In East Africa the leaves are crushed and sniffed to cure headache. They are used as emmenagogue and to accelerate childbirth and to treat stomach troubles. Green leaves crushed in vinegar have been used to treat snakebites. In Rwanda the leaves are taken in a decoction of a mixture with leaves of other plants in case of heart problems. In DR Congo the leaves are made into an infusion which is drunk to cure tonsillitis. In Senegal the seed is given as a stomachic and antispasmodic and has been used in the treatment of cholera and sunstroke. In India lablab is considered a strong antihypertensive, anticholesterolemic, antispasmodic, digestive, hypoglycaemic and is also used as a cure for diabetes, alcohol intoxication and ear inflammation. In South-East Asia the leaf has been used in the treatment of eczema, gonorrhoea and tumours. In Kenya the seeds either baked or heated are used as a veterinary drug to treat eye problems in sheep and lung problems in cattle, goats and sheep.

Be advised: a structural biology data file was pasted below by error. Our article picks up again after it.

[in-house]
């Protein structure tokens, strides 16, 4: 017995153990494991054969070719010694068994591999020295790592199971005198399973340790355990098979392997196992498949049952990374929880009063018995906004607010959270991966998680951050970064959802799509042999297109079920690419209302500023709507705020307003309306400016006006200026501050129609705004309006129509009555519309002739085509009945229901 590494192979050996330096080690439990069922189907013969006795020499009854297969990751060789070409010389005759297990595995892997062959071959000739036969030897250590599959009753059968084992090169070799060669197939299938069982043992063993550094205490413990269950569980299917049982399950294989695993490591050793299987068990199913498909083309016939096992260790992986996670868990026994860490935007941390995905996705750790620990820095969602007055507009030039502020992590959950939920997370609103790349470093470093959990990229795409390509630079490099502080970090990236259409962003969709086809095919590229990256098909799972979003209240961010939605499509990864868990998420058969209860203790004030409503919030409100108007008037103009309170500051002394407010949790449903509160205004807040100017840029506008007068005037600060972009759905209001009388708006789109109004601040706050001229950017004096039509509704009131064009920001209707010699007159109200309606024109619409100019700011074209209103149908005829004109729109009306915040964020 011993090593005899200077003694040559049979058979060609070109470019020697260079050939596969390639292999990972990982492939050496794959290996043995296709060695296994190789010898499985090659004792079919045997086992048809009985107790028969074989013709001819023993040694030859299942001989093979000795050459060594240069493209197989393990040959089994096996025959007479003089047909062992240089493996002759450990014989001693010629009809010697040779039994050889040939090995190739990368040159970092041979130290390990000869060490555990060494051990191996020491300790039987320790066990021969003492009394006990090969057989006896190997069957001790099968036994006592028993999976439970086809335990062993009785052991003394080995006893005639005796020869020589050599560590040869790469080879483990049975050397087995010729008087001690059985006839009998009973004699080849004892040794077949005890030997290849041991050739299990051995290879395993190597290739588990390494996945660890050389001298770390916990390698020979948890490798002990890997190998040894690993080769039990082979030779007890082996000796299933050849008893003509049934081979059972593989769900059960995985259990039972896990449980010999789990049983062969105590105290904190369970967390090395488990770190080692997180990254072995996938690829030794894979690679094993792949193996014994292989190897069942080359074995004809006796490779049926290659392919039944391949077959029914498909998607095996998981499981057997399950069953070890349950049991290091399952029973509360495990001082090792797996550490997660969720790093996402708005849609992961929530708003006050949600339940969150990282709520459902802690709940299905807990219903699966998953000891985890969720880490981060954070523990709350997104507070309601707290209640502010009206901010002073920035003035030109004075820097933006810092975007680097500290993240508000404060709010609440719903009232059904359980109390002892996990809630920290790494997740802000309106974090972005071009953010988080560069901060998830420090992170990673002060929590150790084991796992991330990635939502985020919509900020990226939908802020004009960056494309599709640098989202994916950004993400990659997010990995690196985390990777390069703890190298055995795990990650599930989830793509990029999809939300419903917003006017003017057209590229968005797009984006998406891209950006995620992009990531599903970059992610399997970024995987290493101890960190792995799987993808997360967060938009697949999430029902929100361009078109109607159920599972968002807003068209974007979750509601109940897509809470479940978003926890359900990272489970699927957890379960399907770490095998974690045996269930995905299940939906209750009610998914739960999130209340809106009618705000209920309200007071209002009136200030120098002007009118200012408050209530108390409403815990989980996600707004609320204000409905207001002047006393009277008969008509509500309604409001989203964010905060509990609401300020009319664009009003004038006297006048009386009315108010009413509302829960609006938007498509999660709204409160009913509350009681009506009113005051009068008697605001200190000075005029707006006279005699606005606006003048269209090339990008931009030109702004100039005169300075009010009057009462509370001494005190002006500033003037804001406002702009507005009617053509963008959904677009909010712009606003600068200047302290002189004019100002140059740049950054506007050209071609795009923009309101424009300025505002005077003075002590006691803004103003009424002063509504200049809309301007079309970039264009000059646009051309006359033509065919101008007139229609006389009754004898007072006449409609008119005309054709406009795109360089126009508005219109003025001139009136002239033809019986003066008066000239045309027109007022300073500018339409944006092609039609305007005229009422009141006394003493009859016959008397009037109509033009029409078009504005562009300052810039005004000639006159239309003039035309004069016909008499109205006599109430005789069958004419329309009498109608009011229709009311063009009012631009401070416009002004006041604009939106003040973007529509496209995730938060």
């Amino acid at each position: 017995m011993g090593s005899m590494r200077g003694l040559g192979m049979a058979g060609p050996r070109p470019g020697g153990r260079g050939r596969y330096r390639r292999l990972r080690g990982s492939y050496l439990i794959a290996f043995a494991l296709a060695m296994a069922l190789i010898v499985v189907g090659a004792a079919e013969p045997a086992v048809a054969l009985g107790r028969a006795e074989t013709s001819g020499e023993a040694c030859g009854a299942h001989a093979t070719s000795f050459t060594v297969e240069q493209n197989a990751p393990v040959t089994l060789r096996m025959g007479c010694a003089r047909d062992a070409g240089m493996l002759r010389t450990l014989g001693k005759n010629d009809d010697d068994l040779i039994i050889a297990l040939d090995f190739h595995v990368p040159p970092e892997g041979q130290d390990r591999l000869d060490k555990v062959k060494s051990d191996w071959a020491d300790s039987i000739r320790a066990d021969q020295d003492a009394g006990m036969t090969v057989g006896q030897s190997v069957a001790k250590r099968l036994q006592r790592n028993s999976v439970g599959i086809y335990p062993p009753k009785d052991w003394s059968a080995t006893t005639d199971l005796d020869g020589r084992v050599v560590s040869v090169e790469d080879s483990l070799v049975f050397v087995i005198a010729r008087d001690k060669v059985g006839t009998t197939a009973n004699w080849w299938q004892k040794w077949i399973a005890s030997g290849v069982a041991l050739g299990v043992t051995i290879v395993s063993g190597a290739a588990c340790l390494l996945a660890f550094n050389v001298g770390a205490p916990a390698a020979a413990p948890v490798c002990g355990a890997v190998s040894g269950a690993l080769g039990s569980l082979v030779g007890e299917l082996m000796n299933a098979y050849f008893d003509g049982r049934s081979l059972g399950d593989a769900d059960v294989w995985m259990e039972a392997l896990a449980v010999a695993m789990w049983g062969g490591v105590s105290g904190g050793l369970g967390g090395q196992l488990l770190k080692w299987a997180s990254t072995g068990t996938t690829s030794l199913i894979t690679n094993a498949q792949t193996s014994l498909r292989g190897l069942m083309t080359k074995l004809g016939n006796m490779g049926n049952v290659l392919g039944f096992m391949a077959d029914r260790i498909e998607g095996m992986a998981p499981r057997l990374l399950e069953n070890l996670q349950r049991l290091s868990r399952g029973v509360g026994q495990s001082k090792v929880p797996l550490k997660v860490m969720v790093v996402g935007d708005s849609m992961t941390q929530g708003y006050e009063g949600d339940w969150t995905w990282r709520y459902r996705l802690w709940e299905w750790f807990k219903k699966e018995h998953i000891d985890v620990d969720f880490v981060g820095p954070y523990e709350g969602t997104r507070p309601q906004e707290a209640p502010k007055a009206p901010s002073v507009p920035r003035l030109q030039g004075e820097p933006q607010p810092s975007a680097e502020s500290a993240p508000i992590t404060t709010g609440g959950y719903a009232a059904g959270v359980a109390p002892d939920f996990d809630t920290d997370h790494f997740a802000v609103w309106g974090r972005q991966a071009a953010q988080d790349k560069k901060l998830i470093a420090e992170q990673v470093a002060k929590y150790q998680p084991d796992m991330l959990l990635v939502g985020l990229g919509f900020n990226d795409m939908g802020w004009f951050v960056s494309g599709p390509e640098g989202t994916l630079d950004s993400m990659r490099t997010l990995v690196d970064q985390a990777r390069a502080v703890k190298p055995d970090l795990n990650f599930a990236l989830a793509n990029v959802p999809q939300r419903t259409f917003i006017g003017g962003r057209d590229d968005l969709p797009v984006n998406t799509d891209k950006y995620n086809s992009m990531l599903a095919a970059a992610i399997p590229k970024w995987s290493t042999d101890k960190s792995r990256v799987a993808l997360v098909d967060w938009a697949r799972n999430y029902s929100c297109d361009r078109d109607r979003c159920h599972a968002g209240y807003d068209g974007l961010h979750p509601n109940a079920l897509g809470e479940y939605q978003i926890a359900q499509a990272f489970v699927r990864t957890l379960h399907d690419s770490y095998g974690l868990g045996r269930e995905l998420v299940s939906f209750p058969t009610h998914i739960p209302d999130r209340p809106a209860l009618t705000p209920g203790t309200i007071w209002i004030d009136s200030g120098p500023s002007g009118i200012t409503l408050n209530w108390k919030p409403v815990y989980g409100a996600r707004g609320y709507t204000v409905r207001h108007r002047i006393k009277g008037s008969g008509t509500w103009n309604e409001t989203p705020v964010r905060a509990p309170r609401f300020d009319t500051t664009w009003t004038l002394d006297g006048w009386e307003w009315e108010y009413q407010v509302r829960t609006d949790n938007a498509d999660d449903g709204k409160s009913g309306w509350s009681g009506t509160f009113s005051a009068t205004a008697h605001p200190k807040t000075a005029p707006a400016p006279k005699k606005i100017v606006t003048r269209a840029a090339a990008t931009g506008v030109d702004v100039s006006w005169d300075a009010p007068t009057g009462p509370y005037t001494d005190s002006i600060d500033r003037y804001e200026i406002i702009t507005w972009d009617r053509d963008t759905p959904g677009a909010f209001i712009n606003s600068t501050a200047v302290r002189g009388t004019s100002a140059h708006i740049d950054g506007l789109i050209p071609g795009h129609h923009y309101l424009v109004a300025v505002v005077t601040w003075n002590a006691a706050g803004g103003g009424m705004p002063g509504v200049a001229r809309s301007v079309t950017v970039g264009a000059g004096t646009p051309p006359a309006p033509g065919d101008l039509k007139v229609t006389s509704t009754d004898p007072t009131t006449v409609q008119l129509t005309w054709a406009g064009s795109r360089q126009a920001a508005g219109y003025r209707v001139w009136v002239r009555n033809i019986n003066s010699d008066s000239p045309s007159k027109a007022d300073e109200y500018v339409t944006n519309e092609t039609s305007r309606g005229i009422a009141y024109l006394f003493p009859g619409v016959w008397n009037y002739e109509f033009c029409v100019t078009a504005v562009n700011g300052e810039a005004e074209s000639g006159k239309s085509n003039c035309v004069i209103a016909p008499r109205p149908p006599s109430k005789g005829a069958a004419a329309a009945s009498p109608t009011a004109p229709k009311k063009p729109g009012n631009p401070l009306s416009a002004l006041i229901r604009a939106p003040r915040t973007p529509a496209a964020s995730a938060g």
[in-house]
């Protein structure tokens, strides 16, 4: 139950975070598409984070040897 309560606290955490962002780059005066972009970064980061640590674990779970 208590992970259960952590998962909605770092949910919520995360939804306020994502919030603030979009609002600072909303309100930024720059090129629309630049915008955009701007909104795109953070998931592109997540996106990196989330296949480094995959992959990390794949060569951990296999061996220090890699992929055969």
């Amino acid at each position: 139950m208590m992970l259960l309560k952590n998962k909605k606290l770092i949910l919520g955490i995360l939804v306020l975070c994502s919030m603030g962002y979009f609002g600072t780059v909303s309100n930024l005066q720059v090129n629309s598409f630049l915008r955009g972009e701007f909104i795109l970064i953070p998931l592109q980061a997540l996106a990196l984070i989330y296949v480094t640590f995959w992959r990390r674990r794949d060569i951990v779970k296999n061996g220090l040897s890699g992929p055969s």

Lablab is widely grown for soil improvement and in soil and water conservation programmes, but these uses seem rare in tropical Africa. Because of the ease with which various strains of the plant adapt to different environments, the International Institute of Tropical Agriculture (IITA) has promoted the introduction of Lablab purpureus as cover crop in plantations in the humid savanna areas of Nigeria. It makes a good cover crop in perennial crops such as coffee and coconut. In Australia it is used as a green manure.